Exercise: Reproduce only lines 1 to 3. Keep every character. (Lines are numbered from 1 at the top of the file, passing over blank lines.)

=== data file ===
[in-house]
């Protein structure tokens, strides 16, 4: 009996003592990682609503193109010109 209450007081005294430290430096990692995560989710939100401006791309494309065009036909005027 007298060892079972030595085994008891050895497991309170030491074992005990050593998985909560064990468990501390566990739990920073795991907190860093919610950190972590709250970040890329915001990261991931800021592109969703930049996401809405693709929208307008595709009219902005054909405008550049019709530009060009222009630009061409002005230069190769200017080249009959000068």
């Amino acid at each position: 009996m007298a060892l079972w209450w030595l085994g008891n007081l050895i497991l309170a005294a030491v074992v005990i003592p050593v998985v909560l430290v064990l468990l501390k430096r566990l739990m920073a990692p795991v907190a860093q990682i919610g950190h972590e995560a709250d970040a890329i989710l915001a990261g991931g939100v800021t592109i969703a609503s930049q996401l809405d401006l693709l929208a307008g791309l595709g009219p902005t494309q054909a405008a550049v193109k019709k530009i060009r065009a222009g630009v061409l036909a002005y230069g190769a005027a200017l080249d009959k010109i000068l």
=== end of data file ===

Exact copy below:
[in-house]
């Protein structure tokens, strides 16, 4: 009996003592990682609503193109010109 209450007081005294430290430096990692995560989710939100401006791309494309065009036909005027 007298060892079972030595085994008891050895497991309170030491074992005990050593998985909560064990468990501390566990739990920073795991907190860093919610950190972590709250970040890329915001990261991931800021592109969703930049996401809405693709929208307008595709009219902005054909405008550049019709530009060009222009630009061409002005230069190769200017080249009959000068």
């Amino acid at each position: 009996m007298a060892l079972w209450w030595l085994g008891n007081l050895i497991l309170a005294a030491v074992v005990i003592p050593v998985v909560l430290v064990l468990l501390k430096r566990l739990m920073a990692p795991v907190a860093q990682i919610g950190h972590e995560a709250d970040a890329i989710l915001a990261g991931g939100v800021t592109i969703a609503s930049q996401l809405d401006l693709l929208a307008g791309l595709g009219p902005t494309q054909a405008a550049v193109k019709k530009i060009r065009a222009g630009v061409l036909a002005y230069g190769a005027a200017l080249d009959k010109i000068l």